Head Coach Flag of Australia (converted).svg Luke Wilkshire
Assistant Coach Flag of Japan.svg Yuzo Tashiro
Video Analyst Flag of Australia (converted).svg Anthony Tugrul
Senior Managers Flag of Australia (converted).svg Mark Wilkshire Flag of Russia.svg Egor Dolgopolov
Goalkeeping Coach Flag of Australia (converted).svg John Krajnovic
Youth Coaches Flag of Australia (converted).svg Icko Atanasoski (20s) Flag of Australia (converted).svg Richard Lloyd (18s) Flag of Australia (converted).svg Steve Honey (16s) Flag of Greece.svg Tom Anagnostopolous (15s) Flag of Australia (converted).svg Todd Parker (14s) Flag of Australia (converted).svg Andrew Thompson (13s)
SAP Coaches Flag of Portugal.svg Alfredo Estevez (12s) Flag of Serbia.svg Vlado Srbinoski (11s) Flag of England.svg Chris Halios-Lewis (10s) Flag of Australia (converted).svg Brendan Griffin (9s)
Physiotherapist Flag of Australia (converted).svg Matt Whalan (Figtree Physiotherapy)
Technical Director Flag of Scotland.svg Neil Mann (Youth) Flag of Australia (converted).svg Jacob Timpano (SAP)

Honours

Regional

Champions (2): 1987, 2008
Premiers (2): 1987, 2019
Champions (2): 1997, 2007

Domestic

Champions (2): 1999–2000, 2000–01
Premiers (1): 1988
Champions (1): 2019

Continental

Champions (1): 2001

See also

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References

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  2. "World Club Championship axed". BBC Sport. British Broadcasting Corporation. 18 May 2001. Retrieved 26 August 2014.
  3. "Global rights to FIFA's Club World Championship awarded to Brazilian sports marketing agency". PR Newswire. 26 February 2001. Retrieved 26 August 2014.
  4. Cox, Michael (17 December 2008). "Community club keen to keep the dream alive". Illawarra Mercury.
  5. Ritchie, Joel (23 November 2009). "Wolves name reborn". Illawarra Mercury.
  6. "Central Coast Mariners beat South Coast Wolves 1–0 to reach FFA Cup last 16". abc.net.au. Retrieved 7 July 2015.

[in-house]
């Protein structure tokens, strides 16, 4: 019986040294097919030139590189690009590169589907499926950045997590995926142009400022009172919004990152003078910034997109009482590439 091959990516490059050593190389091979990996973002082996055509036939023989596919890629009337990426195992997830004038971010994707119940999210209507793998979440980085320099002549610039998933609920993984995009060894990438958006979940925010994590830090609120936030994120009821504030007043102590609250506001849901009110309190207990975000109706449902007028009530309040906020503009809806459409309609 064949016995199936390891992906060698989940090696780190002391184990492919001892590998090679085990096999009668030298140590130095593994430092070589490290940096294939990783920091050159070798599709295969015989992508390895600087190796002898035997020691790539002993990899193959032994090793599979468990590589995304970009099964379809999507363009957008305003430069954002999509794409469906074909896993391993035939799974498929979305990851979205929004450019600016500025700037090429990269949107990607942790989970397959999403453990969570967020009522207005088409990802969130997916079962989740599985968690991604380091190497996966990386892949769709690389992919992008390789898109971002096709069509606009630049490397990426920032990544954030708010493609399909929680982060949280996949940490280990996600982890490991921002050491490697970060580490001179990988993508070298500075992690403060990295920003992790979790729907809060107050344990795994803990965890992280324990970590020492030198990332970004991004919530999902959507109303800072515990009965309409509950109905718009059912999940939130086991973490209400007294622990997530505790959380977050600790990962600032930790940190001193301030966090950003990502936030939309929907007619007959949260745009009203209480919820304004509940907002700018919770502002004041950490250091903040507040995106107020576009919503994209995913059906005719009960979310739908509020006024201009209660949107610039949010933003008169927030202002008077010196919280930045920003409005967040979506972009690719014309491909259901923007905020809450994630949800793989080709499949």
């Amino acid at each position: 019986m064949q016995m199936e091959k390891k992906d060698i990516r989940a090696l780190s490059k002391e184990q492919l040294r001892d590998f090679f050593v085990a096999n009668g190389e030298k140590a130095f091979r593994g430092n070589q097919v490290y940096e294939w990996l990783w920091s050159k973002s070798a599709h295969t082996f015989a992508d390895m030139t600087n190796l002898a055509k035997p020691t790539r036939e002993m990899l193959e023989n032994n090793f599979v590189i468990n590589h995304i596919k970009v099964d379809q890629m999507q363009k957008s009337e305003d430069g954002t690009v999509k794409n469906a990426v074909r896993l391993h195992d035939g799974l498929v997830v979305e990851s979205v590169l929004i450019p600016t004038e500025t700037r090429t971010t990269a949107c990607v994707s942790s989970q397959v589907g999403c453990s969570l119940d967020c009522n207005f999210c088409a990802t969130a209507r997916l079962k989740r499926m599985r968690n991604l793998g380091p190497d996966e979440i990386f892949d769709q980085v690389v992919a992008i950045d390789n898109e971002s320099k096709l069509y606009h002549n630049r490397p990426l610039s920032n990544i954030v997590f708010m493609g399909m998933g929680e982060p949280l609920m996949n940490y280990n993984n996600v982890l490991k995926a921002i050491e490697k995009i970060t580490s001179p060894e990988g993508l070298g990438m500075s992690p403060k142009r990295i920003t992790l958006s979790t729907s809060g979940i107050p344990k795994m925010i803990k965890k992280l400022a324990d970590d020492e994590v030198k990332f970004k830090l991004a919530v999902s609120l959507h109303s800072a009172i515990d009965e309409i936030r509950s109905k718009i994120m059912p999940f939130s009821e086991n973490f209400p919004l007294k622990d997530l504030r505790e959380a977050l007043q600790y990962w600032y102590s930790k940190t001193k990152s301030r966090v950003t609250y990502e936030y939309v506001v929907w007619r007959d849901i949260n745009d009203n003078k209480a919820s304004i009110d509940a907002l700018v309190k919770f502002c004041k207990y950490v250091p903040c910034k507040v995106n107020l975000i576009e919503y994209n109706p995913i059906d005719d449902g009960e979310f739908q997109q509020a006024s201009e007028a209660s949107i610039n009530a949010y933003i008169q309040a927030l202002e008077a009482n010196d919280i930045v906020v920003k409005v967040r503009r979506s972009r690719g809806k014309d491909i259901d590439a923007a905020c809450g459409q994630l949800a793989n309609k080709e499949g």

7. 1 2 "Wolves 35 Years Reunion launches many more to come". South Coast Wolves. 5 July 2015.
  8. "Westfield FFA Cup wrap: Round of 32 MD 4". FFA Cup. Retrieved 10 August 2016.
  9. "Wollongong Wolves kits" . Retrieved 17 July 2015.
  10. "South Coast Wolves rebranding" . Retrieved 16 July 2015.
  11. "Wollongong Wolves A New Chapter" (PDF). Retrieved 16 July 2015.
  12. "MAJOR SPONSORS: CDN and Illawarra Brewery both sign 3-year deals". South Coast Wolves. 16 December 2014. Retrieved 18 July 2015.
  13. 1 2 "Homeless and left for the wolves". smh.com.au. Retrieved 7 July 2015.
  14. "UOW History". uow.edu.au. Retrieved 7 July 2015.
  15. "WIN Stadium". 3 March 2009. Retrieved 26 July 2015.
  16. "FFA boss in plea over Wolves plight". smh.com.au. Retrieved 7 July 2015.
  17. 1 2 Nick McLaren (6 February 2014). "Wolves' bittersweet return to WIN Stadium". ABC News. Retrieved 26 July 2015.
  18. Mitch Cohen (13 March 2014). "Wolves adamant they can afford WIN Stadium move". Illawarra Mercury. Retrieved 26 July 2015.
  19. John Redman (8 December 2014). "South Coast Wolves return to WIN Stadium in 2015" (PDF). Retrieved 26 July 2015.
  20. Cohen, Mitch (16 December 2014). "South Coast Wolves' home base at Dalton Park". Illawarra Mercury. Retrieved 3 August 2015.
Preceded by
South Melbourne
NSL Champions
1999/00–2000/01
Succeeded by
Sydney Olympic
FIFA Oceania Club Championship 2000–01 Winners
Flag of Australia (converted).svg
Wollongong Wolves
First title